In some cases, account pin numbers used to verify callers' identities were also exposed, O'Sullivan said.
The exposed customer records were from call logs that get created when a Verizon user contacts customer service. UpGuard notified Verizon of its findings June 6 and the vulnerability was corrected by June 22, UpGuard said. Apparently, one of NICE System's engineers working out of Ra'anana in Israel misconfigured the data repository, exposing millions of data points. The data on the server was contained in six folders labeled with each month from January to June.
Vickery alerted Verizon to the leak on June 13.
What's also worrying beyond the lack of security is the slow response by Verizon to the threat.
Willy Leichter, vice-president of marketing at Virsec, said this incident raises thorny security issues because it seems both careless and suspicious.
"Verizon provided the vendor with certain data to perform this work and authorized the vendor to set up AWS storage as part of this project", a company spokesperson said. This means Verizon data stored in the cloud was temporarily visible to anyone who had the public link.
Some of the records were "masked" in what appears to be a redaction effort to prevent an unauthorized disclosure of private information.
UpGuard declined to disclose how the leaked data was discovered.
As far as PINs go, those codes are used to authenticate a customer calling the wireline call center, "but do not provide online access to customer accounts". Hackers can call up Verizon and pose as the user that they are targeting using the leaked PIN code, with the goal of redirecting messages sent for two-factor authentication to their own device so that they can log into the victim's online account.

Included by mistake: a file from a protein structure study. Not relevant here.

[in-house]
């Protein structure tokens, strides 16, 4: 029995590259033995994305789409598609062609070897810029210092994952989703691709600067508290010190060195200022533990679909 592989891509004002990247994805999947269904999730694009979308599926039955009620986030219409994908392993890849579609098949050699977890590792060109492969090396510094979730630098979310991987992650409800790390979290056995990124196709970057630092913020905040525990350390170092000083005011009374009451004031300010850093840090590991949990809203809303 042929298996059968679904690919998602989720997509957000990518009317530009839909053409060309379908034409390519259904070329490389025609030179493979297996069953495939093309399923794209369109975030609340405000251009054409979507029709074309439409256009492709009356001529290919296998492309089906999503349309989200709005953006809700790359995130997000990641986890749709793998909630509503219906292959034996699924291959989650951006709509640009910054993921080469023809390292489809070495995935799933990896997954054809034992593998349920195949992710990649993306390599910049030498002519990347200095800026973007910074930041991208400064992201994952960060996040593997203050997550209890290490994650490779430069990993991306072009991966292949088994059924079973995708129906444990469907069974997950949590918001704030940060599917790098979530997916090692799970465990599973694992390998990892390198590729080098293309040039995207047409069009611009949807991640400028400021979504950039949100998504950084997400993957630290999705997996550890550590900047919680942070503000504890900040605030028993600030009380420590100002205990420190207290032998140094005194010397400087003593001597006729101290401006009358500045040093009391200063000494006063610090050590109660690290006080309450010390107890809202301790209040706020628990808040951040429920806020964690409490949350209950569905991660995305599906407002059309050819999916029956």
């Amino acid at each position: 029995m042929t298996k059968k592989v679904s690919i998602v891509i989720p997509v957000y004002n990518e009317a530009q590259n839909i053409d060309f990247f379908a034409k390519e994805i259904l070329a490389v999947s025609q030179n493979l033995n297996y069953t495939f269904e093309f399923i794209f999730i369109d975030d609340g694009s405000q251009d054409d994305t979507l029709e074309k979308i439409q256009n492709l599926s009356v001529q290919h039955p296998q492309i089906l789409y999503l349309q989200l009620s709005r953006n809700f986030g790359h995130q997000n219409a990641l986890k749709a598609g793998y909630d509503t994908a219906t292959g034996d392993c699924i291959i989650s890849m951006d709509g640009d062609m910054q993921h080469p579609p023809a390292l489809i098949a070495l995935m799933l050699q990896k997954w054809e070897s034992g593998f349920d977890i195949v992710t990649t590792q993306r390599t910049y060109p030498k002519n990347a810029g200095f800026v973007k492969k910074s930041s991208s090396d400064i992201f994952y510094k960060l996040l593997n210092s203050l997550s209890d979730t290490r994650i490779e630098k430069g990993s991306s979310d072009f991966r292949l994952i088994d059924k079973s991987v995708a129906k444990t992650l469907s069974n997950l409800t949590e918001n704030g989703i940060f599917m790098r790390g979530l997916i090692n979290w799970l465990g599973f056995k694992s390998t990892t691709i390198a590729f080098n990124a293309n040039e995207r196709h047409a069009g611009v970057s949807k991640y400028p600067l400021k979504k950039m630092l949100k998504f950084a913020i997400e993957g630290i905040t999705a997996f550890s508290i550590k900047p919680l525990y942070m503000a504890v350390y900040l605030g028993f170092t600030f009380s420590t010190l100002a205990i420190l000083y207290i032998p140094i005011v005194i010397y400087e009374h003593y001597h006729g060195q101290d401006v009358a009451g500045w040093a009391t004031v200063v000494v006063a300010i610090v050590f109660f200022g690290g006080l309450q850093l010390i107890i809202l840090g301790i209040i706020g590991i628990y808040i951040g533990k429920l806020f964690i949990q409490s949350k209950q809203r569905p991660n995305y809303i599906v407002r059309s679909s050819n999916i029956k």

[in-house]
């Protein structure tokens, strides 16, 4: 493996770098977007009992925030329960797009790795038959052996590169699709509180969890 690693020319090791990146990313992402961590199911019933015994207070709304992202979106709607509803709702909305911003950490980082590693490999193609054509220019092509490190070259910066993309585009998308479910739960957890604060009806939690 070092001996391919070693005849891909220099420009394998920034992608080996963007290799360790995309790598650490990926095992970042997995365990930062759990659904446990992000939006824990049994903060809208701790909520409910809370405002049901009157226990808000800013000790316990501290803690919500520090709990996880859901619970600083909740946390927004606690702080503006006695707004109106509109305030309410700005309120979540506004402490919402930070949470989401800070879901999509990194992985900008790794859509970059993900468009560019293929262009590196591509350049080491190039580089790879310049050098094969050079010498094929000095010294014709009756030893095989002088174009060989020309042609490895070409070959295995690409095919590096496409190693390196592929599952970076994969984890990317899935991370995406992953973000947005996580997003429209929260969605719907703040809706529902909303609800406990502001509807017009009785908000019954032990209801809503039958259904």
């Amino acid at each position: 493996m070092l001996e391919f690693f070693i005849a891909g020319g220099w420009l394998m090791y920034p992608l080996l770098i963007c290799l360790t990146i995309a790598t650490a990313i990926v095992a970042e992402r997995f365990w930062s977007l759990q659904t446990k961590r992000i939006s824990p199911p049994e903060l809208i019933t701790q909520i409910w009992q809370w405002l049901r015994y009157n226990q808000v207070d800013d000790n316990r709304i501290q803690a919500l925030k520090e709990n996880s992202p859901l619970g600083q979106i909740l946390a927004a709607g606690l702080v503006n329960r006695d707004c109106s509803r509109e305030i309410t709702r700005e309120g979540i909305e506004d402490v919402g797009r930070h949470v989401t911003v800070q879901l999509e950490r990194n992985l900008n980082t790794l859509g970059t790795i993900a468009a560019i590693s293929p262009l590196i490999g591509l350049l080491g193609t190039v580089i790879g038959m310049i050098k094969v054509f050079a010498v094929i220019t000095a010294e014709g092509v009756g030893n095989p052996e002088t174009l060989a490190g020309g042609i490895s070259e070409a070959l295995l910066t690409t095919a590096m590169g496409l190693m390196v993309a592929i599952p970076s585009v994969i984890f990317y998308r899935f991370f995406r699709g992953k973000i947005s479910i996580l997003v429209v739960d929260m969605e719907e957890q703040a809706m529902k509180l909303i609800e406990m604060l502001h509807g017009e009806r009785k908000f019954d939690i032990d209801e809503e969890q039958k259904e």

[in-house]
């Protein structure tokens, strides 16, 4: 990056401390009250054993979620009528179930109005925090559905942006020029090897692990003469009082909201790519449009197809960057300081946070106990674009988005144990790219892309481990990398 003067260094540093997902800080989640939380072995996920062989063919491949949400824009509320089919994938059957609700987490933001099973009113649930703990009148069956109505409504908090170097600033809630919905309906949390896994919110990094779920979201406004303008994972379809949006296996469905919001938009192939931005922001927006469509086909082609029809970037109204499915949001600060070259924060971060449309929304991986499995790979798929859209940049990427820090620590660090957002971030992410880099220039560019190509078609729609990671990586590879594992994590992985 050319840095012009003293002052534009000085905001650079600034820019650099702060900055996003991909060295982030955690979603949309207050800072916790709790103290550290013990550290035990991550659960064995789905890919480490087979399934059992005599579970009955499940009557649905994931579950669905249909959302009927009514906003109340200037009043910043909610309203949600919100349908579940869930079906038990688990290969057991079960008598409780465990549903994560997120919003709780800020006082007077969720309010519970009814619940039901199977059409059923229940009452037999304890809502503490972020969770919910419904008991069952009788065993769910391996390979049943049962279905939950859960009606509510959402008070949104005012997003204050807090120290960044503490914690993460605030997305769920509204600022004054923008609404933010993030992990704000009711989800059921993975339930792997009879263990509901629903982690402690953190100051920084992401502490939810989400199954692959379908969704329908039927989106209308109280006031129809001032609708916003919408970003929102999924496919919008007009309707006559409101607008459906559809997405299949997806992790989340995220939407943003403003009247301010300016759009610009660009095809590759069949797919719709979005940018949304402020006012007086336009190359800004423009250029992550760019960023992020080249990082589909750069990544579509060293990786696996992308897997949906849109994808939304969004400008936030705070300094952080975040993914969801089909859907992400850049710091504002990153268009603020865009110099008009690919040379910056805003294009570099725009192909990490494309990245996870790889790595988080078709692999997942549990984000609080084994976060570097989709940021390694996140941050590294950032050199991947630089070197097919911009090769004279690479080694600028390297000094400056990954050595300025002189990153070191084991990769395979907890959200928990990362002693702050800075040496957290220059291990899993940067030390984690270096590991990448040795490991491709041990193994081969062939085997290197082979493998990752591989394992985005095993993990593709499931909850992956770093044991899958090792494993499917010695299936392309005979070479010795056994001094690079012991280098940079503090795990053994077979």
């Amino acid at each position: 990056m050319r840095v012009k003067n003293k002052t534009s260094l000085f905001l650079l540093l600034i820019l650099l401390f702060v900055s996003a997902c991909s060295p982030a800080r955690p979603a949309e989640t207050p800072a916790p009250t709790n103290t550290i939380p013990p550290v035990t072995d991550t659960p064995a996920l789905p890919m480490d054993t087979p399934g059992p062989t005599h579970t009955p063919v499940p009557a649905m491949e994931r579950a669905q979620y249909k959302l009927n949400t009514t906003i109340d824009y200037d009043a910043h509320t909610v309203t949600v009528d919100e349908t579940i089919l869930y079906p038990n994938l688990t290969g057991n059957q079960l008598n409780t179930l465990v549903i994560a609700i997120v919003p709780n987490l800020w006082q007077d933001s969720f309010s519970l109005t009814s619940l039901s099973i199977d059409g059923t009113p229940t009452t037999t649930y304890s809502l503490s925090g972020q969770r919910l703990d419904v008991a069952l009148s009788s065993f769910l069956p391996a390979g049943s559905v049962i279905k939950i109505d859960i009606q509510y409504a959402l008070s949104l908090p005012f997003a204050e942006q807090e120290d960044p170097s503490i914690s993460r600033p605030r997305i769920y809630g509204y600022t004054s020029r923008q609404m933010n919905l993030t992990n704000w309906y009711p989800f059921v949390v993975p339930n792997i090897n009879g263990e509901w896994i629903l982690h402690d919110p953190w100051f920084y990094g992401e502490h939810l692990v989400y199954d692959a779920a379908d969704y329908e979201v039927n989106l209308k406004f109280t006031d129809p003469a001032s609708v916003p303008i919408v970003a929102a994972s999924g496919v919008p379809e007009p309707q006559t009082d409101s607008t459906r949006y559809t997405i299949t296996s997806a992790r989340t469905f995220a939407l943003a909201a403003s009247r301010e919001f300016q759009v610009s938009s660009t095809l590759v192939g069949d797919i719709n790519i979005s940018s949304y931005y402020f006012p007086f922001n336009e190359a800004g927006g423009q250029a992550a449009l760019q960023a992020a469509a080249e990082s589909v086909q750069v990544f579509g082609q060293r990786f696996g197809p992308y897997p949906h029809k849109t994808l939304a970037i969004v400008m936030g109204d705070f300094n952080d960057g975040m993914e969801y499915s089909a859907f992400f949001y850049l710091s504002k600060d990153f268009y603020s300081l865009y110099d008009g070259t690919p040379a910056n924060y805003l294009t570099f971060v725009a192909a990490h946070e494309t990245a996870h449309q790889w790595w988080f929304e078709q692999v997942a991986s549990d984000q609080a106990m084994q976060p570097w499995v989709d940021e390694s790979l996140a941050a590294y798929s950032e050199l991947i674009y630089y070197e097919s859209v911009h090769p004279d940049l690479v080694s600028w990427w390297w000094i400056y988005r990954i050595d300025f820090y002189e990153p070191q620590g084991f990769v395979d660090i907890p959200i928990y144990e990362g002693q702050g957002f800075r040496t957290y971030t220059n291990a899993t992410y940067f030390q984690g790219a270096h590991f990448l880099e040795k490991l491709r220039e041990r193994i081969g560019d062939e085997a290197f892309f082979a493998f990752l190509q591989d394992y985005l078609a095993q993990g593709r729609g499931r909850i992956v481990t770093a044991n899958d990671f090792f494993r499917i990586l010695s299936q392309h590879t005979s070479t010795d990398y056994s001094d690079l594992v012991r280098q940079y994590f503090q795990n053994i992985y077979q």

UpGuard contends that the exposure of unmasked PINs could allow fraudsters to trick Verizon into providing them with access to accounts.
Of late, there have been way too many leaks than there usually are. The subscribers affected were primarily those who called Verizon's customer services line in the last six months.
Why does this keep happening? The servers are secured by default, meaning leaks are generally the result of a change in the cloud's security settings.
John Gunn, chief marketing office for VASCO Data Security, said the fact that no data may have been downloaded does not minimise the risk of instances such as this.
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